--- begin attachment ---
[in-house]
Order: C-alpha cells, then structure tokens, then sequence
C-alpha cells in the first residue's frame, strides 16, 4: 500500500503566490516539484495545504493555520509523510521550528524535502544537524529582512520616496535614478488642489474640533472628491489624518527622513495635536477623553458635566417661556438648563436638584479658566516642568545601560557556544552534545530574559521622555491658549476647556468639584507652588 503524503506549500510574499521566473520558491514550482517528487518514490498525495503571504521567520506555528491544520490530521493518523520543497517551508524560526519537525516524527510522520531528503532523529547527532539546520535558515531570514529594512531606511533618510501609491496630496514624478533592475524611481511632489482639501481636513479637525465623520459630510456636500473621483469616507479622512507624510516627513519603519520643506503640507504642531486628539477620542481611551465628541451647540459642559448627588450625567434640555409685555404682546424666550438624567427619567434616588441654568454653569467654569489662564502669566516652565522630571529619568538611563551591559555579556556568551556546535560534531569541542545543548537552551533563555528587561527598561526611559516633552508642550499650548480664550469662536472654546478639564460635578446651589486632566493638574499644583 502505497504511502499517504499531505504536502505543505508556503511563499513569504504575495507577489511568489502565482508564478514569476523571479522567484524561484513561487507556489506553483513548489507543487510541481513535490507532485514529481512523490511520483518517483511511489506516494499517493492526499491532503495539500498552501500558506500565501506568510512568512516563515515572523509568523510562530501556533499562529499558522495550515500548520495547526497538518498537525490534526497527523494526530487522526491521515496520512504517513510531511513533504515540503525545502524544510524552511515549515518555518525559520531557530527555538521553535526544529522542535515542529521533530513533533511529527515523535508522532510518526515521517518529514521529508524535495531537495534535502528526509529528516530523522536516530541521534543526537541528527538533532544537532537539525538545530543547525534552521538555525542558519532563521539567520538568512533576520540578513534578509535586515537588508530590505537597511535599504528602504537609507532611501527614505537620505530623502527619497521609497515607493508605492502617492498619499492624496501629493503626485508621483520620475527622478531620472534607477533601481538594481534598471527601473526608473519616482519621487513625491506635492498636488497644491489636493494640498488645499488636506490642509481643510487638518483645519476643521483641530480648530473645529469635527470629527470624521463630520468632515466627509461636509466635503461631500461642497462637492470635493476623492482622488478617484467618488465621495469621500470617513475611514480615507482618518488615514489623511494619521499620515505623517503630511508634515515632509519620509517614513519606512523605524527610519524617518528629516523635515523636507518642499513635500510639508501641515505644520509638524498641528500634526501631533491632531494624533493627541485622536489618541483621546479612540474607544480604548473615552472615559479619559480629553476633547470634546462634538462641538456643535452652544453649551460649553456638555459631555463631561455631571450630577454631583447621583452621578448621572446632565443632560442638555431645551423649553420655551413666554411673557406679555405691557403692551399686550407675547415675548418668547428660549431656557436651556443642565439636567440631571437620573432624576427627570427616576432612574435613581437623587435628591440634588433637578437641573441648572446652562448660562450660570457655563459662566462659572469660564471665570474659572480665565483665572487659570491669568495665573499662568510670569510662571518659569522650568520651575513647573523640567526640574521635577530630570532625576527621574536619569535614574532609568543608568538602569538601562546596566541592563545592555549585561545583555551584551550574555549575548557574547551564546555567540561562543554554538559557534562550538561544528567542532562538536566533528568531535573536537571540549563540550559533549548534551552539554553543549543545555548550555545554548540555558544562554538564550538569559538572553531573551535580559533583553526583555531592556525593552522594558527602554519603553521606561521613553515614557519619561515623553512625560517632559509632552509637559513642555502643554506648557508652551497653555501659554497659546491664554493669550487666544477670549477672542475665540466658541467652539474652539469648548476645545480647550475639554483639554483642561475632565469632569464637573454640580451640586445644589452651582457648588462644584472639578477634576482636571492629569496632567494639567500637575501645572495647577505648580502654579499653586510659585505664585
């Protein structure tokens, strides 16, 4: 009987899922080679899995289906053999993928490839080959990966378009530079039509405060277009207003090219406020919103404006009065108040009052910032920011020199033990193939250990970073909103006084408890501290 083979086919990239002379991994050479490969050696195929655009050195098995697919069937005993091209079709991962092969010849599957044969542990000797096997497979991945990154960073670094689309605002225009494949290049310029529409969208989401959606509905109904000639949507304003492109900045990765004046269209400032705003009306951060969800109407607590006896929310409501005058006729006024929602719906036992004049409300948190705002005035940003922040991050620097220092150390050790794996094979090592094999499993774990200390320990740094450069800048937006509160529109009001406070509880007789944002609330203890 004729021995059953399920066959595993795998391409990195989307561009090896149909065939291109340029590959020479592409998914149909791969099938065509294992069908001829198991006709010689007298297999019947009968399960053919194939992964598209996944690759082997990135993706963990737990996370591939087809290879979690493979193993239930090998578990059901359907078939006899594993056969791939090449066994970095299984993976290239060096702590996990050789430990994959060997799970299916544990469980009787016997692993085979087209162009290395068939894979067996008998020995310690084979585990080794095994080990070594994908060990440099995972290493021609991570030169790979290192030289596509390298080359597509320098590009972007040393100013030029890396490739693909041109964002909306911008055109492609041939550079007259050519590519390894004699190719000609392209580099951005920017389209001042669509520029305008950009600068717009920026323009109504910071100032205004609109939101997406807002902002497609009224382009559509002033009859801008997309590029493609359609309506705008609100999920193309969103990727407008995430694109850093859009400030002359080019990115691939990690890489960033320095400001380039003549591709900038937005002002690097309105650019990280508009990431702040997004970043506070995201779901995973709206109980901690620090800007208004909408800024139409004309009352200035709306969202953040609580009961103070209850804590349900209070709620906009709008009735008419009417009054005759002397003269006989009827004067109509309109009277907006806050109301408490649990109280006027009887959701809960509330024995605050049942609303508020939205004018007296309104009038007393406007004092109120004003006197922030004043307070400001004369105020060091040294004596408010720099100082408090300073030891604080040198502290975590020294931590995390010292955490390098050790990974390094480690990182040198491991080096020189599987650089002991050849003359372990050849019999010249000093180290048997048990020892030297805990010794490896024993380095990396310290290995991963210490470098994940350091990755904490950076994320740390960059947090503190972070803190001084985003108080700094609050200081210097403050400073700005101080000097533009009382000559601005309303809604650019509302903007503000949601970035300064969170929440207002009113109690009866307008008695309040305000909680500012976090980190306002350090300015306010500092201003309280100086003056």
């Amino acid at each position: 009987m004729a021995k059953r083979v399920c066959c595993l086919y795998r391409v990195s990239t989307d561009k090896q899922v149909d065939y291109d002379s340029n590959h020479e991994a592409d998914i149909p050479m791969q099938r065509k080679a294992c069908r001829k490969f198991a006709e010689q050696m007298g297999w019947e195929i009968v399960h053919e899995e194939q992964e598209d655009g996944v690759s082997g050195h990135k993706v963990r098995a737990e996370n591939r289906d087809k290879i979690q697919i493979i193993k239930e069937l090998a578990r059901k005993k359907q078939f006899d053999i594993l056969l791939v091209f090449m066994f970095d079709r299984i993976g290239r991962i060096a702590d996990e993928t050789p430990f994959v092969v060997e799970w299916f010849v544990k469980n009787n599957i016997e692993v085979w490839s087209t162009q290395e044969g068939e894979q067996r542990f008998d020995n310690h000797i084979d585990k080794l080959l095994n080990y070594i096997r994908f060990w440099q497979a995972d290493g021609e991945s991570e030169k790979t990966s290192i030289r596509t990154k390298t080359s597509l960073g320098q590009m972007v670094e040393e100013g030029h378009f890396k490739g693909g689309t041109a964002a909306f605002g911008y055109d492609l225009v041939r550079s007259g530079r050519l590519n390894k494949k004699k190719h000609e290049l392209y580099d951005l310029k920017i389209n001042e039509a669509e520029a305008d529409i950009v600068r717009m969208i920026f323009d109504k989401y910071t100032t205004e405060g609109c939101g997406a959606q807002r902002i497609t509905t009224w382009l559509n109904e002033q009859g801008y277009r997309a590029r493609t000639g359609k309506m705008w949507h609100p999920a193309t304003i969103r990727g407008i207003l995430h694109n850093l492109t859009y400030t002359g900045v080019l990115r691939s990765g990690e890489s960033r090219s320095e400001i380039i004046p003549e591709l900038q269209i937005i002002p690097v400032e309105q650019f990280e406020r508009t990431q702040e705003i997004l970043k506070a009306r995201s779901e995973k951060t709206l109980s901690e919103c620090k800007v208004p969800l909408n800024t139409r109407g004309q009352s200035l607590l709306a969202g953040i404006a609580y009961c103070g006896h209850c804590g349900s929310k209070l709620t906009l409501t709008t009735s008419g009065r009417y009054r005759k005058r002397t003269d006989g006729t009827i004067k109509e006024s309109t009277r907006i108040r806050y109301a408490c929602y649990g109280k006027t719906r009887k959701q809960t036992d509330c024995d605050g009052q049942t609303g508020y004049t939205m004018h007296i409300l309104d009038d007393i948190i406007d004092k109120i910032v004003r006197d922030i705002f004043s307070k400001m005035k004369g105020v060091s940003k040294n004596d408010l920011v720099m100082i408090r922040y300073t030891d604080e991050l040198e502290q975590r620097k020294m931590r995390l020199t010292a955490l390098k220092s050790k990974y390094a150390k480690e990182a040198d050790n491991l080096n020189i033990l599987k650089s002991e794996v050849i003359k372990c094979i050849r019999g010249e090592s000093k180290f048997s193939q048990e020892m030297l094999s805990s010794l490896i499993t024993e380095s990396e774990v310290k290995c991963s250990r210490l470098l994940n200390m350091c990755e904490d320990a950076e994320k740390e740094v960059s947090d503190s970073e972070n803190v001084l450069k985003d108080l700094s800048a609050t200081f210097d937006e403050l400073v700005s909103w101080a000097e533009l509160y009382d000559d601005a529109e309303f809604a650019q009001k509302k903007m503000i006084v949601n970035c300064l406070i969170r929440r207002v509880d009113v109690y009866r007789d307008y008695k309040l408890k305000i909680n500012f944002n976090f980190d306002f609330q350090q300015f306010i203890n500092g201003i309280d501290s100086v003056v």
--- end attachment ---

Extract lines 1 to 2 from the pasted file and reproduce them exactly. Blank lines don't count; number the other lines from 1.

[in-house]
Order: C-alpha cells, then structure tokens, then sequence